What is ADHD?
Attention deficit hyperactivity disorder (ADHD) is the most common neurodevelopmental condition, affecting 5% of the population.
ADHD is something that exists from birth but might not be diagnosed until people are older. There are three core symptoms of the condition including poor attention, hyperactivity, and impulsivity, however how they present and affect people can vary. Hyperactivity and impulsivity usually occur together, however one may occur without the other.
Symptoms must have existed for at least six months, be inappropriate for the individual’s developmental level, and negatively impact their social and academic/occupational activities.
What are the symptoms of ADHD?
- Often fails to give close attention to details or makes careless mistakes in schoolwork, at work, or with other activities
- Often has trouble holding attention on tasks or play activities
- Often does not seem to listen when spoken to directly
- Often does not follow through on instructions and fails to finish schoolwork, chores, or duties in the workplace (e.g., loses focus, side-tracked)
- Often has trouble organizing tasks and activities
- Often avoids, dislikes, or is reluctant to do tasks that require mental effort over a long period of time (such as schoolwork or homework)
- Often loses things necessary for tasks and activities (e.g. school materials, pencils, books, tools, wallets, keys, paperwork, eyeglasses, mobile telephones)
- Is often easily distracted
- Is often forgetful in daily activities
Hyperactivity and impulsivity
- Often fidgets with or taps hands or feet, or squirms in seat.
- Often leaves seat in situations when remaining seated is expected.
- Often runs about or climbs in situations where it is not appropriate (adolescents or adults may be limited to feeling restless).
- Often unable to play or take part in leisure activities quietly.
- Is often “on the go” acting as if “driven by a motor”.
- Often talks excessively.
- Often blurts out an answer before a question has been completed.
- Often has trouble waiting his/her turn.
- Often interrupts or intrudes on others (e.g., butts into conversations or games)
- Several inattentive or hyperactive-impulsive symptoms were present before age 12 years
- Several symptoms are present in two or more settings such as at home, school, or work (with friends or relatives across other activities)
- The symptoms are not explained by another mental condition such as a mood disorder, anxiety disorder, dissociative disorder, or a personality disorder
- The symptoms do not happen only during the course of schizophrenia or another psychotic disorder
Subtypes of ADHD
Based on the different types of ADHD symptoms, three ADHD subtypes can be diagnosed:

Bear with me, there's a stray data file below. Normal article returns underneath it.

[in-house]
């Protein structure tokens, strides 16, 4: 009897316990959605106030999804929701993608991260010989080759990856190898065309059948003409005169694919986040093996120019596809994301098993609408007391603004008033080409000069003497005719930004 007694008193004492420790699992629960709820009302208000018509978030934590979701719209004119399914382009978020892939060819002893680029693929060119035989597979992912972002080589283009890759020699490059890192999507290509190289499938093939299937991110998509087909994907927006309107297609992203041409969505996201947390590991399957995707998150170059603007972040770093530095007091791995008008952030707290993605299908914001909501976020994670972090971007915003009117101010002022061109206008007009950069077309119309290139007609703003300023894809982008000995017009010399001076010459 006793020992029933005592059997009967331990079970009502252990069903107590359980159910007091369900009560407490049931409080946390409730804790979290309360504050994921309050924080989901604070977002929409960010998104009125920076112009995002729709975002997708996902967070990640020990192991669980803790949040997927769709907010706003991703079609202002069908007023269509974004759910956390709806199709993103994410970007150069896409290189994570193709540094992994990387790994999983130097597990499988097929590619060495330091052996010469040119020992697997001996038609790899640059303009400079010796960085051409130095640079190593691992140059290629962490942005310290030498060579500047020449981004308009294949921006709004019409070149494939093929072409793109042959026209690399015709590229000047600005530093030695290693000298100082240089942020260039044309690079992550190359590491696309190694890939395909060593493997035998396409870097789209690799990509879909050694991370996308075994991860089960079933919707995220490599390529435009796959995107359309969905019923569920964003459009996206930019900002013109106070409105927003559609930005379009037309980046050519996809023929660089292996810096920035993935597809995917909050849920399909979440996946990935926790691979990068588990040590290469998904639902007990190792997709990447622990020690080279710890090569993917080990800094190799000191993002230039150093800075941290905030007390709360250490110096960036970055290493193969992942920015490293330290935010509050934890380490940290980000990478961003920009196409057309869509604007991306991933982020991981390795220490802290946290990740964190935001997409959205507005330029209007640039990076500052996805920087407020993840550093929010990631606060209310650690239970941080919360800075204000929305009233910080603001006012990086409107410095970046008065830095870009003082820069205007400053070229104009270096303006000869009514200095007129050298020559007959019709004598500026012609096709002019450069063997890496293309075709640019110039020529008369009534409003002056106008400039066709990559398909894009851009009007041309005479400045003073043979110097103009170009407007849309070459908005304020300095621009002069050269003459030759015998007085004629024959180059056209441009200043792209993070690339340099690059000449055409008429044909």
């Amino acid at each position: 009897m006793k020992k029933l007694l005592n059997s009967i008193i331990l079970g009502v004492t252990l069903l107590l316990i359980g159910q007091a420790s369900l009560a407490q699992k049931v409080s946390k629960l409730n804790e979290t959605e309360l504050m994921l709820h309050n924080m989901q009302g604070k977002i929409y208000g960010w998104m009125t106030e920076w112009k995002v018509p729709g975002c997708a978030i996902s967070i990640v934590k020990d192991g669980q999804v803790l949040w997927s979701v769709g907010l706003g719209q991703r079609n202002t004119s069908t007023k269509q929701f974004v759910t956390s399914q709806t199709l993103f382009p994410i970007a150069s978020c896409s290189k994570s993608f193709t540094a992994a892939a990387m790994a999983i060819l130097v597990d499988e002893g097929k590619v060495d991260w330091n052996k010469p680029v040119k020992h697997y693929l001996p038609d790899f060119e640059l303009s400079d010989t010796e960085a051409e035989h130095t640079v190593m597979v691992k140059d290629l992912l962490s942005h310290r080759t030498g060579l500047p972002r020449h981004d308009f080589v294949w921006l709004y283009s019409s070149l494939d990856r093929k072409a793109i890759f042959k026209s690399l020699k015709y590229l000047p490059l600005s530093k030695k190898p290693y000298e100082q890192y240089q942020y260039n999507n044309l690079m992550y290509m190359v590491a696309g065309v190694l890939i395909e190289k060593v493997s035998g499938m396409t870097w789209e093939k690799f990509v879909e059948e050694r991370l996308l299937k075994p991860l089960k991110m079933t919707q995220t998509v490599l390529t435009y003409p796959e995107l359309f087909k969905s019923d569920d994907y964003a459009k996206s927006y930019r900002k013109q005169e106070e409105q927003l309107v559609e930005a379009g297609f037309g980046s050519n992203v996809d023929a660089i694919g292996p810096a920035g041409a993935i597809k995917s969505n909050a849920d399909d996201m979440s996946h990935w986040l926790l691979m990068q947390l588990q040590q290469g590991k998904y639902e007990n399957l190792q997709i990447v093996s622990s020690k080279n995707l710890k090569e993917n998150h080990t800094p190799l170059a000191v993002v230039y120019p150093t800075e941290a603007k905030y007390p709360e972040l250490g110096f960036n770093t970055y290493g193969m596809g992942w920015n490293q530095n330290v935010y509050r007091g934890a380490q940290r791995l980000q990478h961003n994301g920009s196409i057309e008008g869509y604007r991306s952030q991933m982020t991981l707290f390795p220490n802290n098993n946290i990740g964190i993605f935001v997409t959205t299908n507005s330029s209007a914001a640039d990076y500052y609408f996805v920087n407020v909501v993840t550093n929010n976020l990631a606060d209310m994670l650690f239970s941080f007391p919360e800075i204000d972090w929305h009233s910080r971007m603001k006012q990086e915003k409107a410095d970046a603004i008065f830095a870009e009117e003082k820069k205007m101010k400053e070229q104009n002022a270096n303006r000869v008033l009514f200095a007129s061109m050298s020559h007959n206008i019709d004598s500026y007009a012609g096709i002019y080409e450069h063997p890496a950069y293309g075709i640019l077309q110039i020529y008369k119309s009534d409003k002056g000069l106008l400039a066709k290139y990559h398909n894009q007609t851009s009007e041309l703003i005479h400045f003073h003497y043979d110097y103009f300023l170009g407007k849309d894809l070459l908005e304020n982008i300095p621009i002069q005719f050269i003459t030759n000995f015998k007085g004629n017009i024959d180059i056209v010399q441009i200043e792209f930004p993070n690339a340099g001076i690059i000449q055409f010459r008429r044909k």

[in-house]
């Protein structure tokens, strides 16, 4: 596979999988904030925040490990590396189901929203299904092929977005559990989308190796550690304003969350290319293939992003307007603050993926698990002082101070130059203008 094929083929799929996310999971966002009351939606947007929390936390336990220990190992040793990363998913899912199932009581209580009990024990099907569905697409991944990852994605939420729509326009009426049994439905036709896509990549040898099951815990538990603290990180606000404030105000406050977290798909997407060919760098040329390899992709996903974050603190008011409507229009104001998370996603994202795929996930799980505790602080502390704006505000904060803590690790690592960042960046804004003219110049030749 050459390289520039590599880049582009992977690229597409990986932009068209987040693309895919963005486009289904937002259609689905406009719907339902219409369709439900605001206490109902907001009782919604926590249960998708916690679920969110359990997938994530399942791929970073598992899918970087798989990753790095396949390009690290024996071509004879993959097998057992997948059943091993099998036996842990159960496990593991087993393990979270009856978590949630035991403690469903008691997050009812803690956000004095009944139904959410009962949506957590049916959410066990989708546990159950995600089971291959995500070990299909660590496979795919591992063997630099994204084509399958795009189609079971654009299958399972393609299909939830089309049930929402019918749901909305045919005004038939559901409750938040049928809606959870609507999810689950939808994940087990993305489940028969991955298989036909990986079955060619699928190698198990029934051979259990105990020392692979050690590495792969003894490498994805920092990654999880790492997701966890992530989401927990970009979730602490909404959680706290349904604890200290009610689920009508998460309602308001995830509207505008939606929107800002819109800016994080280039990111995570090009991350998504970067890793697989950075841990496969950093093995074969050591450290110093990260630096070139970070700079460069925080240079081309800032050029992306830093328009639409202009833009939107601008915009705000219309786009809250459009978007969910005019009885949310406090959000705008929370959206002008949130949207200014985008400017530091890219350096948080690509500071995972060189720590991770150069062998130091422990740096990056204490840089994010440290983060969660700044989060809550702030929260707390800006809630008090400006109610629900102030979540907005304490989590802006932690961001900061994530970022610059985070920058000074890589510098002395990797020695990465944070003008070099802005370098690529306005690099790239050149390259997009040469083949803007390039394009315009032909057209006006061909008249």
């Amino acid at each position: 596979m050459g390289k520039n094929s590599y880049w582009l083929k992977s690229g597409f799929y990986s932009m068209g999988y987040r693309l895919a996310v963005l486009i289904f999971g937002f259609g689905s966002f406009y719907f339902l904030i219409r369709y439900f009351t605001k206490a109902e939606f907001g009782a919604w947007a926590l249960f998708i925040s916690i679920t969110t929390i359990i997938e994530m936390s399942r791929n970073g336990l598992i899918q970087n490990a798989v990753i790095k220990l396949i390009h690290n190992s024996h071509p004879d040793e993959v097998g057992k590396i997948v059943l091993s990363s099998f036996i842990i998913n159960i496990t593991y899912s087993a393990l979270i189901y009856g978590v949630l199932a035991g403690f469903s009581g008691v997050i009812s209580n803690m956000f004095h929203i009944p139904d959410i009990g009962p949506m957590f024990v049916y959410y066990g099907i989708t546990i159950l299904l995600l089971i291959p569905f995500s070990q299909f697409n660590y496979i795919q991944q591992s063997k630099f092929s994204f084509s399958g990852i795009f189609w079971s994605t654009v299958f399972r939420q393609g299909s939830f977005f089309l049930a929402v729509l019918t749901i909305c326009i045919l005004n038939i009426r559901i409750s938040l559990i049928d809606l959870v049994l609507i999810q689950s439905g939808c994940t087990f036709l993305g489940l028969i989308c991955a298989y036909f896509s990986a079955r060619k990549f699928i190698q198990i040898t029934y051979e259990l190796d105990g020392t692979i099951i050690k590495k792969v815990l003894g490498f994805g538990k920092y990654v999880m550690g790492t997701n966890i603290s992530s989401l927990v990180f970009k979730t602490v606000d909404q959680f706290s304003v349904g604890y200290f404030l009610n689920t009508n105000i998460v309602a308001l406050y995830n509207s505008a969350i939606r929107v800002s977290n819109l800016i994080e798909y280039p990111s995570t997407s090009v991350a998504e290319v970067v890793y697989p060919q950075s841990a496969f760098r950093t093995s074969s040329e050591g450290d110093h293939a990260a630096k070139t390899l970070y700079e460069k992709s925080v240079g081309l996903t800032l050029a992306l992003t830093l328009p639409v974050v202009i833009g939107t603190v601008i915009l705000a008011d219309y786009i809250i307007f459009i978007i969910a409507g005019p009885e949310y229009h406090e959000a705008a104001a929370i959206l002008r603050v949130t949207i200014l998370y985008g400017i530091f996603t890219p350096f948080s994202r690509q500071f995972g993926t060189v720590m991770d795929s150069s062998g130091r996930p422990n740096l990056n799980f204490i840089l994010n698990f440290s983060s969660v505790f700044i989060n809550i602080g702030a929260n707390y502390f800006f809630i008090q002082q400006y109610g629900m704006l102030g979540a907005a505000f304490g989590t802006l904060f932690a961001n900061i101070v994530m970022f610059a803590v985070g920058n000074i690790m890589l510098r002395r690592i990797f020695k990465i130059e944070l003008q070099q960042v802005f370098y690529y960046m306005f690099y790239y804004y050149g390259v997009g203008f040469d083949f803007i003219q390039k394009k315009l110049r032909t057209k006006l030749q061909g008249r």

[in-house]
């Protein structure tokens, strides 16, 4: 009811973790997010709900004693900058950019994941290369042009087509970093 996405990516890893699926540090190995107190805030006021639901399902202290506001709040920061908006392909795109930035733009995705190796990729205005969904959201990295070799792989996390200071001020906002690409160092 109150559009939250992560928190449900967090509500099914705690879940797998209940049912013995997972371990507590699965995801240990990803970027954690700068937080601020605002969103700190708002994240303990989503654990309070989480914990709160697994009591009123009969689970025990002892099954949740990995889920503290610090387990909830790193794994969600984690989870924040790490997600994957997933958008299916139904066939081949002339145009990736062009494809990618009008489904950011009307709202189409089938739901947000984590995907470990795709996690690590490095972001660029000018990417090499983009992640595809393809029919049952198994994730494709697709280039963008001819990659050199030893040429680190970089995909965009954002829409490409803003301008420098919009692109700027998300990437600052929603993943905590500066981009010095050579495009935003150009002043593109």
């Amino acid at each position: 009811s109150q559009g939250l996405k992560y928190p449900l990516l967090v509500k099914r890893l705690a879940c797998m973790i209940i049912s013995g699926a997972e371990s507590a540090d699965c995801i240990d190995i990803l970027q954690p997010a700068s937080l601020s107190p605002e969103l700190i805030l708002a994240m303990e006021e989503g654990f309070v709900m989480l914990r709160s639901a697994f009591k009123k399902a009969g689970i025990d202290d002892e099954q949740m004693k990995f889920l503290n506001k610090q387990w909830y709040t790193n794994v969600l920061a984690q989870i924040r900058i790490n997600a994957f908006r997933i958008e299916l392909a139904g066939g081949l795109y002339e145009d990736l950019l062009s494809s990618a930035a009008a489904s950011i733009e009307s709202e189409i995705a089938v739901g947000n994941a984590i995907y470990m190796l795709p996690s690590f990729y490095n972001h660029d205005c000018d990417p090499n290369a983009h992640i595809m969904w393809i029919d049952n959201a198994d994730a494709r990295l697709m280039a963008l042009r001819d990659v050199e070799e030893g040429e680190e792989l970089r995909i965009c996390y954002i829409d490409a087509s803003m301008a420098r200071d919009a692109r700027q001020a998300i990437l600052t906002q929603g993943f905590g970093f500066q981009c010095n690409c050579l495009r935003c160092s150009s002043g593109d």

- Predominantly inattentive:if enough symptoms of inattention, but not hyperactivity-impulsivity, were present for the past six months
- Predominantly hyperactive-impulsive:if enough symptoms of hyperactivity-impulsivity, but not inattention, were present for the past six months
- Combined:if enough symptoms of both inattention and hyperactivity-impulsivity were present for the past six months
Gender differences in ADHD
There is a lot of research which highlights the gender differences in ADHD. Men are more likely to experience higher levels of hyperactivity and impulsivity whereas women are more likely to show higher levels of inattention. Clinicians have been reported to prescribe less medication to women than men, which is likely because more men are diagnosed with ADHD because of their symptoms being more obvious.
Adding objective ADHD tests to the evaluation process can help mitigate gender bias in diagnoses by comparing the three core symptoms to a gender control group. This is incredibly useful for symptoms that are harder to measure, like inattention.
ADHD and comorbidity
Many neurodevelopmental conditions are comorbid with others. 80% of adults with ADHD have at least one other psychiatric disorder, which may include:
- Autism spectrum disorder
- Obsessive compulsive disorder (OCD)
- Oppositional defiant disorder (ODD)
- Personality disorders
- Substance use disorder
Gender differences and comorbidities emphasize the need for accurate, data-driven clinical evaluations and diagnoses.
An ADHD diagnosis should only be made by a clinical psychologist, psychiatrist, pediatrician or other appropriately qualified healthcare professional. A full clinical evaluation should include both subjective and objective evaluations:
- Physical examination
- Clinical interviews
- Rating scales
- A continuous performance task like QbTest or QbCheck to gather data on the three core symptoms
When ADHD symptoms meet the criteria of the Diagnostic and Statistical Manual of Mental Disorders 5th edition (DSM-5)*, the individual can be diagnosed with it.
*Please note: In Europe, the International Classification of Mental and Behavioural Disorders 10th revision (ICD-10) may be used as medical classification system, which includes different diagnostic terminology and criteria to the DSM-5.